Stafford loan consolidation is a method of refinancing federal educational loans. In a loan consolidation, the loans included in consolidation are repaid in full with a new loan that has a fixed interest rate. The new consolidated loan is then payable according to the terms of the new loan, sometimes with the option of a longer repayment period.
Stafford loans were borrowed either through the Federal Direct Stafford Loan Program or through the Family Federal Education Loan Program (FFELP). The University of Washington participates in the Direct Stafford Loan Program and students borrow their Stafford loans directly from the U.S. Department of Education. FFELP loans were borrowed through a bank or other lending institution. Students can consolidate their FFELP and Direct Loans with Direct Loan Consolidation.
Here are some commonly asked questions about loan consolidation:
Which federal student loans can be included in a consolidation loan? Loans eligible for consolidation include Stafford/GSL and FISL Loans, HEAL Loan, Perkins/NDSL Loan, Nursing Loans, SLS and ALAS Loans, HPSL Loans, LDS Loans, PLUS Loans (students and parents consolidate separately), GPLUS Loans and Consolidation Loans.
When can I consolidate?You have to be graduated or withdrawn from school in order to be eligible to consolidate your loans.
What are the advantages to consolidation loans? Students consolidate their loans to reduce their monthly payment by paying over a longer period of time, to have one payment instead of several for students with more than one lender, and/or to lock in a lower, fixed interest rate. You will have the option of keeping a 10 year repayment plan or selecting a longer repayment plan depending on the amount of your loan. Selecting a longer repayment plan decreases your monthly payment, but will significantly increase the amount of interest you pay and the overall cost of your loan.
What are the drawbacks to consolidation? Once you consolidate your variable interest rate Stafford loans into a consolidation loan, you have fixed the interest rate and cannot benefit from further interest reductions. For some of the loans, you may lose your grace period and some deferment and cancellation provisions when you consolidate. For example if you have a Perkins Loan, part of your loan can be canceled if you teach in a designated economic hardship area-if you consolidate your Perkins Loan; then you lose this benefit and have to repay the whole loan. It is important to talk with a financial aid counselor or a counselor at Direct Loan Consolidation before you consolidate your loans so you receive information based on your particular loan portfolio.
What interest rate will I be charged? You will be charged the weighted average of all loans included in consolidation rounded up one-eighth per cent and capped at 8.25% (capped at 9% for PLUS loans).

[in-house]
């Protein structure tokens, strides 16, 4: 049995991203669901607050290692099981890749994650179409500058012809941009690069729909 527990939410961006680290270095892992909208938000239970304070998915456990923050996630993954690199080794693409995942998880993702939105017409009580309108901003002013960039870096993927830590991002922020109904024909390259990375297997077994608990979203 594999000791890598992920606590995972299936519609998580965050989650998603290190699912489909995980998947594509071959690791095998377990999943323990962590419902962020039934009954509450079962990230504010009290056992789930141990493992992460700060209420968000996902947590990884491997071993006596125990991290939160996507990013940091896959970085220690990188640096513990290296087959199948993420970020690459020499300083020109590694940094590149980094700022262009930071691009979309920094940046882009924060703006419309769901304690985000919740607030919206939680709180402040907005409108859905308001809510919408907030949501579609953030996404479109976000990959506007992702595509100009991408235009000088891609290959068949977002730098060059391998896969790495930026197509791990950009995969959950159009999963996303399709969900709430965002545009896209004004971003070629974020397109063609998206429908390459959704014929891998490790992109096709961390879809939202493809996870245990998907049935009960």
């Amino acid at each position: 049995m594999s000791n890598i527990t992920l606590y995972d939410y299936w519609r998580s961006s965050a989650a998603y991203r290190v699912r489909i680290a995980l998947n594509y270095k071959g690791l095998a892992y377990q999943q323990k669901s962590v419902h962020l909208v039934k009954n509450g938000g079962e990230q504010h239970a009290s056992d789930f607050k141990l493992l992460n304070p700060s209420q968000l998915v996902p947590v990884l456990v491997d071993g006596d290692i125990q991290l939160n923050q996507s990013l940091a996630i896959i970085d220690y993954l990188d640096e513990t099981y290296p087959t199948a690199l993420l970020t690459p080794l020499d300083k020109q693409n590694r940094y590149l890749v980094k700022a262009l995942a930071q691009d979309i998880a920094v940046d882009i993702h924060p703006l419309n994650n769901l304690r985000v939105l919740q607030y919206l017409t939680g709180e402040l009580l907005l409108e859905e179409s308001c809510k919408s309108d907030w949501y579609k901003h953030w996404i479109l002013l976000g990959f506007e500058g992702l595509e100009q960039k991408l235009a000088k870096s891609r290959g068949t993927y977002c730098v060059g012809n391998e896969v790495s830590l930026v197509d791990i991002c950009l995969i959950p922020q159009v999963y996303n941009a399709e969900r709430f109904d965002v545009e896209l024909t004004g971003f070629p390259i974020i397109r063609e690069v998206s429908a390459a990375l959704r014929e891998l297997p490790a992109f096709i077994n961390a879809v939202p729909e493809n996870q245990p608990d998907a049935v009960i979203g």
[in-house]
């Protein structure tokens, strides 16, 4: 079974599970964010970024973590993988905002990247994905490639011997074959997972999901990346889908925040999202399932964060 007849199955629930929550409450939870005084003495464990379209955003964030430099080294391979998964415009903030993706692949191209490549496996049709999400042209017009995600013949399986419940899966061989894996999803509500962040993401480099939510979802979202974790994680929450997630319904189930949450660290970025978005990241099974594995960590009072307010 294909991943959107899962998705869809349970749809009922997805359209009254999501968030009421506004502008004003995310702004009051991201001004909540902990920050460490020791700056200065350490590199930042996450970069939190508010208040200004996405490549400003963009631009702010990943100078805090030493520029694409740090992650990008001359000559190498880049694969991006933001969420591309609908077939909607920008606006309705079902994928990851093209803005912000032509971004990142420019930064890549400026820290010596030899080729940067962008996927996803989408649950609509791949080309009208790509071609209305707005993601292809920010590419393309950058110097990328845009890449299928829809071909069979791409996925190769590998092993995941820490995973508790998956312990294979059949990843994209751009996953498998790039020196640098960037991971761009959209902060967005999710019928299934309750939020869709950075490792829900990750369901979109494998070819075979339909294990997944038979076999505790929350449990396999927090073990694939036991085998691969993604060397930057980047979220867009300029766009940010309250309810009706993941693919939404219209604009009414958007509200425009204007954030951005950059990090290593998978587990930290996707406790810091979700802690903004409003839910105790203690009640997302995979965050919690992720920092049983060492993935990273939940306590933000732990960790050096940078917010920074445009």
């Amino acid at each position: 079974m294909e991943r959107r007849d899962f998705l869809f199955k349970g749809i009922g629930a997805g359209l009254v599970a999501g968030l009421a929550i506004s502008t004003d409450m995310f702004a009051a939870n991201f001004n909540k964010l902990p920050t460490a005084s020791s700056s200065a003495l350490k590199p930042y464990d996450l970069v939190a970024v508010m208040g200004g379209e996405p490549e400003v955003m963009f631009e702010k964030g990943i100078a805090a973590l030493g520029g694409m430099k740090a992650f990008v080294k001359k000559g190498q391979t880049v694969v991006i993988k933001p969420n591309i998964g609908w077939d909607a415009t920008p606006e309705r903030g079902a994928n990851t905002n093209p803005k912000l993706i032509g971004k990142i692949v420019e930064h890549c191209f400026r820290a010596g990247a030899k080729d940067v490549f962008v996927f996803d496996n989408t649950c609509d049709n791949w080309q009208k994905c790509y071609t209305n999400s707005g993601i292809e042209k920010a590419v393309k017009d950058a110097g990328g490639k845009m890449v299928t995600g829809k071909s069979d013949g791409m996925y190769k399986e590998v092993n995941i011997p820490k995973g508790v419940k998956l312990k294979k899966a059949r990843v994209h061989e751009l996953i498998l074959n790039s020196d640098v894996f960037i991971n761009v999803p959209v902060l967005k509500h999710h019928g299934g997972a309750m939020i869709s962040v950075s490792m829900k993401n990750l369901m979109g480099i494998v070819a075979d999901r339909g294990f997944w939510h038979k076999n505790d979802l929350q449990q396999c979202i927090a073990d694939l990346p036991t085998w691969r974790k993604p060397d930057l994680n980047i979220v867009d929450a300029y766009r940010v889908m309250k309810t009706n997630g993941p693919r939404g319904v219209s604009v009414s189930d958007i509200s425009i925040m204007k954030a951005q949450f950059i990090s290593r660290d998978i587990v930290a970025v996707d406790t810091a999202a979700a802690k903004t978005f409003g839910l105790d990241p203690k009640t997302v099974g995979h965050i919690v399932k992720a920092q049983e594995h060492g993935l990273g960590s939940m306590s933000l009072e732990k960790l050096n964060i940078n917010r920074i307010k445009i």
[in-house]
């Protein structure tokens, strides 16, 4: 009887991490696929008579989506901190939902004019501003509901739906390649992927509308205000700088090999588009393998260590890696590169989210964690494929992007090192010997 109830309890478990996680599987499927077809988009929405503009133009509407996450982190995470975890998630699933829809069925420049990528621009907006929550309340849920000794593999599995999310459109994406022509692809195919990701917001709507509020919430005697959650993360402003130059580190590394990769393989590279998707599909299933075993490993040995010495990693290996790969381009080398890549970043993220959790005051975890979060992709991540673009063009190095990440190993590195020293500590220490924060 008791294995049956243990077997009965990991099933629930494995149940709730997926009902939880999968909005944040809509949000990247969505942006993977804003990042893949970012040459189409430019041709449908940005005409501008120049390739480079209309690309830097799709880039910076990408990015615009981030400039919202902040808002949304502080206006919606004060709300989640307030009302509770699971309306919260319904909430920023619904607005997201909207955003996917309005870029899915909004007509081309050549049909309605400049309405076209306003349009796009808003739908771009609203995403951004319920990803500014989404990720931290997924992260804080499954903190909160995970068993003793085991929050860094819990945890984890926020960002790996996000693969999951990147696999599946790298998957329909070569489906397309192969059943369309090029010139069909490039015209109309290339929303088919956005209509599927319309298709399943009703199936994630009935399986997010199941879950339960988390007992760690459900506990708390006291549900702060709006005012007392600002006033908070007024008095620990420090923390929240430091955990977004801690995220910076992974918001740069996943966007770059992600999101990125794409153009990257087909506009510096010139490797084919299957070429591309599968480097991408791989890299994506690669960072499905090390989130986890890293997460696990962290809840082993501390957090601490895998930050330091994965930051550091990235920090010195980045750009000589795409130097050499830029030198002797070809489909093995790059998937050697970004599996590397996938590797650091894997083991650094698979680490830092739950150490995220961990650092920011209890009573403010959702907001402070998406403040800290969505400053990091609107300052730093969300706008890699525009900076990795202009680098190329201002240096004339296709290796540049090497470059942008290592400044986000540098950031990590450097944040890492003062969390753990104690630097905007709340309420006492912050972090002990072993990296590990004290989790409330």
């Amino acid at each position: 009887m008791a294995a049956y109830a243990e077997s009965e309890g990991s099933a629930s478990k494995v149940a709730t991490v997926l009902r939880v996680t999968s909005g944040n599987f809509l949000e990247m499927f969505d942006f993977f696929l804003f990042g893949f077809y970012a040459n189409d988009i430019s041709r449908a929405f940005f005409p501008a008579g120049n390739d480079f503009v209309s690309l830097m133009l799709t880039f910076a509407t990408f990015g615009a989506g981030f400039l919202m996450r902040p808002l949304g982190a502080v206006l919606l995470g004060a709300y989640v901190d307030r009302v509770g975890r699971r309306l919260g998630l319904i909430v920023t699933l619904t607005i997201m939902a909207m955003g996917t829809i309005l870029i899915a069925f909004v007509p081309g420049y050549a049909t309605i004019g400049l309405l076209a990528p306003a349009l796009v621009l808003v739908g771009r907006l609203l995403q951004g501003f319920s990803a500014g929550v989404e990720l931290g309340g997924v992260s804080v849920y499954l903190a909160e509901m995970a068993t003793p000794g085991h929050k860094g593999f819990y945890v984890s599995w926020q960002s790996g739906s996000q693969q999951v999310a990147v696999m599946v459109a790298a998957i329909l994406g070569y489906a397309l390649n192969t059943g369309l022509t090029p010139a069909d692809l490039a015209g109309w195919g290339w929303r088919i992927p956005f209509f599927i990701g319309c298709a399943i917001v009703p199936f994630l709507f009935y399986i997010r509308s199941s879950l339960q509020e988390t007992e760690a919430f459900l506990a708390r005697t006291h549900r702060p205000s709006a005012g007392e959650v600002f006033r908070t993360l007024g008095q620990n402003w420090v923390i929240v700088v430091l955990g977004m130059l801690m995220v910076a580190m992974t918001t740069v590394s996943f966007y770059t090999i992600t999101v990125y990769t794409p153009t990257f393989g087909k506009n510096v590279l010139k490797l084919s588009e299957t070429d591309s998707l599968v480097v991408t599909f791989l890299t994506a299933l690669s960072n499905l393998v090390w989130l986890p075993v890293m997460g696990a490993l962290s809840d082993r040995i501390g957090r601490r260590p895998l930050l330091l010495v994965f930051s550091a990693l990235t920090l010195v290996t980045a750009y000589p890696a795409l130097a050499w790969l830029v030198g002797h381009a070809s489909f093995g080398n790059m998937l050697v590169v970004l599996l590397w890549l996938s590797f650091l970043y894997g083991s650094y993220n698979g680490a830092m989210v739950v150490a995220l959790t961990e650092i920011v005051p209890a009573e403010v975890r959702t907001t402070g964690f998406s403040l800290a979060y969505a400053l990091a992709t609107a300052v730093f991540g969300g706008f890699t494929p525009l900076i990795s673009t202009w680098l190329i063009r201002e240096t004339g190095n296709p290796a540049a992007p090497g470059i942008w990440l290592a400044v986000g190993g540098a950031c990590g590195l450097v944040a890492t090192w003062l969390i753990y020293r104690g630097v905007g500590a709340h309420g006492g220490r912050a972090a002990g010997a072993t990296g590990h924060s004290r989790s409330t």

What types of repayment plans are possible? You can get repayment plans based on the standard plan (repay over 10 years), extended (up to 25 years depending on the amount of your debt), graduated (payments go up over time assuming your income goes up as well), and income contingent or income based (the payment amount is based on your current income if you are considered lower income). Generally, you can switch between these plans at any time.
Do I lose my grace period when I consolidate? If you are in your grace period when you consolidate, you will lose the remainder of your grace period.
I am married, should I consolidate my loans with my spouse's student loans? No. Federal law does not allow married students to consolidate their loans together.
Is there anything I should know about consolidating my Perkins Loan? For Direct Loan consolidation, you lose the interest-free status during deferment allowed under the Perkins Loan program (Perkins loans consolidated into a Direct Loan Consolidation prior to July 1, 2006 did retain interest-free status during deferment).You also lose the cancellation provisions for teaching, public or military service. If you had hoped to use these cancellation provisions and repay less Perkins loan or utilize a deferment option and not pay interest on your deferred Perkins, then you may want to consolidate your other loans but keep your Perkins Loan debt separate.
I'm in the Health Professions program, what about my HPL loans? Any of the HEAL, HPSL or LDS loans lose their interest free status when consolidated-even in deferment for periods of enrollment or residency. You should consider carefully when and if you should add these loans to your consolidation loan.
How do I get started? We recommend you start your research with the Direct Loan Consolidation counselors at 1-800-557-7392 or www.loanconsolidation.ed.gov for advice on how consolidation would affect your current loan portfolio. Follow the loan application instructions for that lender and let our counselors know if you have questions as well.
I've decided I want to consolidate with Federal Direct Loan Consolidation. How do I apply? You can apply on the www.loanconsolidation.ed.gov website or if you have direct loans only you can call 1-800-557-7392 to apply. You can also complete a paper application by calling the number above to request the application. If you wish to keep prior consolidation loans separate you should apply on-line or with a paper application. Once your consolidation has been processed the Direct Loan Servicer will send you a list of the loans that are included in the consolidation. Please review this list carefully to make sure only the loans you asked to be consolidated are being added to the new consolidation loan.